BOSTON — As air travel picks up many airlines are taking extreme measures to keep employees and travelers safe during the COVID-19 pandemic. Boston 25 News went behind the scenes at Boston Logan International Airport to see what it’s like to fly during the pandemic.
“We really had to change and recraft how we do our business,” said Henry Kuykendall, Senior VP of Delta’s Northeast Operations.
The changes start at check-in. Delta is encouraging contactless ticketing at their customer service counters. They’ve installed hand sanitizing stations, are giving out masks and are promoting social distancing with markers on the ground six feet apart.
“We disinfect everything from the counters where customers touch, to the keyboards, to the phones where we do announcements,” said Melanie Rodriguez, an airport customer service agent.
Employees said air travel has picked up within the past week and they’re seeing more than just essential workers and people traveling to sick loved ones.
“We do see some families who are traveling. We see some of the young millennials who want to go to some places. So it’s basically who feels comfortable going,” Rodriguez said.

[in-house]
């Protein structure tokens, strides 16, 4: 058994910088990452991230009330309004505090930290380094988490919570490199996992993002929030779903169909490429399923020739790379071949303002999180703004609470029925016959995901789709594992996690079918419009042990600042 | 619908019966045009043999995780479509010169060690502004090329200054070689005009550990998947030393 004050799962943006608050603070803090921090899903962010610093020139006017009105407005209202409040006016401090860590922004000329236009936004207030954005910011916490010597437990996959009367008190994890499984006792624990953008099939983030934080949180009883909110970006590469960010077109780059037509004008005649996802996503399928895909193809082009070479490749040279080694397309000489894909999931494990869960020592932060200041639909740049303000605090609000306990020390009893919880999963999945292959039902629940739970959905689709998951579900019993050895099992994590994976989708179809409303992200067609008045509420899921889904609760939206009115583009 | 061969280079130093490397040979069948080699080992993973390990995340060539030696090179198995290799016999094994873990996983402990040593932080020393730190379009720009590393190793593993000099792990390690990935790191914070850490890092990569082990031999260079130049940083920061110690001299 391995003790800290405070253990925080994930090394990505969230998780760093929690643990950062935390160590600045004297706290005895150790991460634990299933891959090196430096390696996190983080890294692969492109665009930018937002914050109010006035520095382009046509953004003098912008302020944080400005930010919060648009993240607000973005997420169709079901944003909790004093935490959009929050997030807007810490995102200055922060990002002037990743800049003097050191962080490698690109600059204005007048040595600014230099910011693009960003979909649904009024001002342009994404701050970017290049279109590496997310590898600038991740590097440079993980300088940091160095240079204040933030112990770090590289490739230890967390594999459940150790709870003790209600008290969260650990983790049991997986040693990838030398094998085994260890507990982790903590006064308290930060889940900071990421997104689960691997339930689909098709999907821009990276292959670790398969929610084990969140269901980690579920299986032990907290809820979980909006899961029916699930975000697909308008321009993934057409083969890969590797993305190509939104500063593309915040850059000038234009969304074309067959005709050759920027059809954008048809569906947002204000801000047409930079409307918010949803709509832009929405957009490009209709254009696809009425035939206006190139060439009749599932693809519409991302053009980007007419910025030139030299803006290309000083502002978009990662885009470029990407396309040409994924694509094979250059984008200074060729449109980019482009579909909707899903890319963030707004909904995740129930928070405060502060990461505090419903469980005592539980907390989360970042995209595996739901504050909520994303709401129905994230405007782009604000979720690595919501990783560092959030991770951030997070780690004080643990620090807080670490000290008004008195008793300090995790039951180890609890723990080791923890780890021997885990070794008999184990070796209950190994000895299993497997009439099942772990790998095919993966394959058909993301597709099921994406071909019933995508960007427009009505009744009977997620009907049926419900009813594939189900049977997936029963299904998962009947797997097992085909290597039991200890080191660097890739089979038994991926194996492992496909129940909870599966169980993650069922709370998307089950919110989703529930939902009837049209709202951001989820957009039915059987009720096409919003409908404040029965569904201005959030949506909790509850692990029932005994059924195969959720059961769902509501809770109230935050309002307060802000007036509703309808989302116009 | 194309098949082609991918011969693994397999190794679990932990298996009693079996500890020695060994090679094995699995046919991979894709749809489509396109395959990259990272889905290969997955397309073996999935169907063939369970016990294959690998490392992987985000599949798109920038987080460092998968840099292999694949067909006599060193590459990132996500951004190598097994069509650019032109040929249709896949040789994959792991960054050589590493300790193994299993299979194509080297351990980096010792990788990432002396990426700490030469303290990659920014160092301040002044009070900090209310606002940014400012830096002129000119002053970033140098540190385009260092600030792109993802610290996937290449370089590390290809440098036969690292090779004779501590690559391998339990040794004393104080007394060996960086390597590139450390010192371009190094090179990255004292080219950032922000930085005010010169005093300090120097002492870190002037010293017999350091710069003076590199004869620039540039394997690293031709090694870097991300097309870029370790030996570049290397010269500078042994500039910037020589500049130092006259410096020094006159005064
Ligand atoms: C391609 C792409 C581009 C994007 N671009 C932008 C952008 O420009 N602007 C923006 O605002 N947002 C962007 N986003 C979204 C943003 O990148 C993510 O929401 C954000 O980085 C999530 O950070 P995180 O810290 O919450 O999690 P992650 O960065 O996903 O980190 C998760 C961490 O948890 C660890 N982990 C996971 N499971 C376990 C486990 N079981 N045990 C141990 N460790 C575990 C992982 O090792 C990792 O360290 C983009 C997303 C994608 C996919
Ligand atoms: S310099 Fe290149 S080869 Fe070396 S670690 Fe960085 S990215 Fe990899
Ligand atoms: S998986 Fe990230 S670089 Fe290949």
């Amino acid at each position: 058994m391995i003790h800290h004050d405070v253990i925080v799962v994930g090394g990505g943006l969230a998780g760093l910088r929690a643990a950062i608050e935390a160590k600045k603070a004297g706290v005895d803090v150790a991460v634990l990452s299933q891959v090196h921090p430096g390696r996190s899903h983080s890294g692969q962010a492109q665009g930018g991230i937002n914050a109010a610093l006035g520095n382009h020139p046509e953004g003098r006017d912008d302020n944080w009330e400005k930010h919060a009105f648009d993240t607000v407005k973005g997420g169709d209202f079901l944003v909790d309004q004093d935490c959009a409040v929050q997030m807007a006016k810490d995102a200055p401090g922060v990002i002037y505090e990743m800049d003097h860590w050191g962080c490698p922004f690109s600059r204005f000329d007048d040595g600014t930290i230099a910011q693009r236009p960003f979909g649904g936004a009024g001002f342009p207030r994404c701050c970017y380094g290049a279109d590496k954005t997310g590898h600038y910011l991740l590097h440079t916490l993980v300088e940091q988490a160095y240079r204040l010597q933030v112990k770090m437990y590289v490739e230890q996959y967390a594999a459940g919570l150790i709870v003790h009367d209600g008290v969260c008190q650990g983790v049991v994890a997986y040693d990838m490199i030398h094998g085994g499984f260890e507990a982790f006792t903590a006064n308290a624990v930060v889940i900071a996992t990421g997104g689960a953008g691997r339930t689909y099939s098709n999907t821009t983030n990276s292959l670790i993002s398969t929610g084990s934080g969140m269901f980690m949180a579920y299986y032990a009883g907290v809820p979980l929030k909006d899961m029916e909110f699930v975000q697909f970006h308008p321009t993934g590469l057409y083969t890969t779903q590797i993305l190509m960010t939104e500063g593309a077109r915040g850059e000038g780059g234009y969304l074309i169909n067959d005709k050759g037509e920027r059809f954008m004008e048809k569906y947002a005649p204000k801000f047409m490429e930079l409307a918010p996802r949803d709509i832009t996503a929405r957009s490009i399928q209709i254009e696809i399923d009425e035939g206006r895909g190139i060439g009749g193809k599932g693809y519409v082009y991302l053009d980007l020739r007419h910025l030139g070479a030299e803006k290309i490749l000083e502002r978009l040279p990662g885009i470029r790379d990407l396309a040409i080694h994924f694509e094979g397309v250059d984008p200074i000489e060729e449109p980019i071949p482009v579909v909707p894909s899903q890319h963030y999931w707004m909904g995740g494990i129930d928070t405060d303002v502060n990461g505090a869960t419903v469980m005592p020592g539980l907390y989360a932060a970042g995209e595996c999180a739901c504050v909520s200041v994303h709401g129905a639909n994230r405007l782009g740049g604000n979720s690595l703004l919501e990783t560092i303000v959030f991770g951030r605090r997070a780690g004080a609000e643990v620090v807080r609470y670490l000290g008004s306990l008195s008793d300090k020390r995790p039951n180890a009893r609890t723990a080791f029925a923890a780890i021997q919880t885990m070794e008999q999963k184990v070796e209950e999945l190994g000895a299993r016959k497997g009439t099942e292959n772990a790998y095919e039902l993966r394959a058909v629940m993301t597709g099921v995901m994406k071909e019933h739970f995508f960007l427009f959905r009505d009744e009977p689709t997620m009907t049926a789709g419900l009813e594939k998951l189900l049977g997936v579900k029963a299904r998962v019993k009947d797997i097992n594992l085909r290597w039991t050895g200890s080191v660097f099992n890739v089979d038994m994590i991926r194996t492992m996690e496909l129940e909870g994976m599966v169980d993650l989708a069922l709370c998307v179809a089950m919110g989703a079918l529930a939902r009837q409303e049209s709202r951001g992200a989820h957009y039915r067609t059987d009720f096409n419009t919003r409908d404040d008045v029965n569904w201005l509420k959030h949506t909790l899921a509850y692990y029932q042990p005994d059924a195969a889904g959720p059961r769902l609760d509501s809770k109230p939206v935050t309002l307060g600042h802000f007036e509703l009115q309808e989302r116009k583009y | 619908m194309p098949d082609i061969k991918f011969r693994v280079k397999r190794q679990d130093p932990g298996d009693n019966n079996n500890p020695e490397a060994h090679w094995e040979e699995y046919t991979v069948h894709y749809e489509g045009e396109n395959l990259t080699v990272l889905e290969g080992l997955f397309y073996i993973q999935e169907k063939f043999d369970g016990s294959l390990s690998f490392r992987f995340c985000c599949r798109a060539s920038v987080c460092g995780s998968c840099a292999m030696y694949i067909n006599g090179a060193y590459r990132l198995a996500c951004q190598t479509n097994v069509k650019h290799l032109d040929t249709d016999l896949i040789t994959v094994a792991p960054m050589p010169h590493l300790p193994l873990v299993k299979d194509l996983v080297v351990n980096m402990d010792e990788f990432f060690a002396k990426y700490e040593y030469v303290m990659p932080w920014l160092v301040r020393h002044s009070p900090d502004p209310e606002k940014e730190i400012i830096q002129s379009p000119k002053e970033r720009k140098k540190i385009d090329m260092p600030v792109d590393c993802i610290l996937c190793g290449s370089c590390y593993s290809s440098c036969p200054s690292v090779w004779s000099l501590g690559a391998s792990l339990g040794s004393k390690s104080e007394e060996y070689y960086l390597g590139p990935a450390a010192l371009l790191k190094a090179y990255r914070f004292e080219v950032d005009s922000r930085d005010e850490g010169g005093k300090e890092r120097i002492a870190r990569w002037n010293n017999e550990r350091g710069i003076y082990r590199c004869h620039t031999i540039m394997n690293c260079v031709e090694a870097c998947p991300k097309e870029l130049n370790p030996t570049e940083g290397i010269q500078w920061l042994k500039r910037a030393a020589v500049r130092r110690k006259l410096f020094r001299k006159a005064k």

Planes are now boarded back to front and only 10 passengers at a time, but before they can board the plane undergoes electrostatic spraying.
“We spray the entire airplane. We’re not spraying one of five airplanes, two of five, we’re spraying every single departure, every single day and also wiping down the high touchpoints by hand,” Kuykendall said.
The air quality is also closely monitored; it’s based on each individual row. The vents above each row push the air to the floor and then out to the side where it runs through a filtration system. It’s done every two to five minutes.
“Those filters take out 99.9% of the particulates,” Kuykendall said.
Right now, Delta is only flying at 60% capacity and is not filling middle seats. The airline has also cut back on departures from Logan, going from 129 flights per day before COVID-19 to 25 flights per day during the month of July.
Kuykendall said the climb to pre-COVID-19 numbers will be slow with safety being the number one priority.
“Basically what we’ve seen with COVID, we have just witnessed the world get smaller. And I do think it’s going to be a slow rebound, as countries start to open up and states start to open up, until we get a handle on this pandemic globally,” Kuykendall said.
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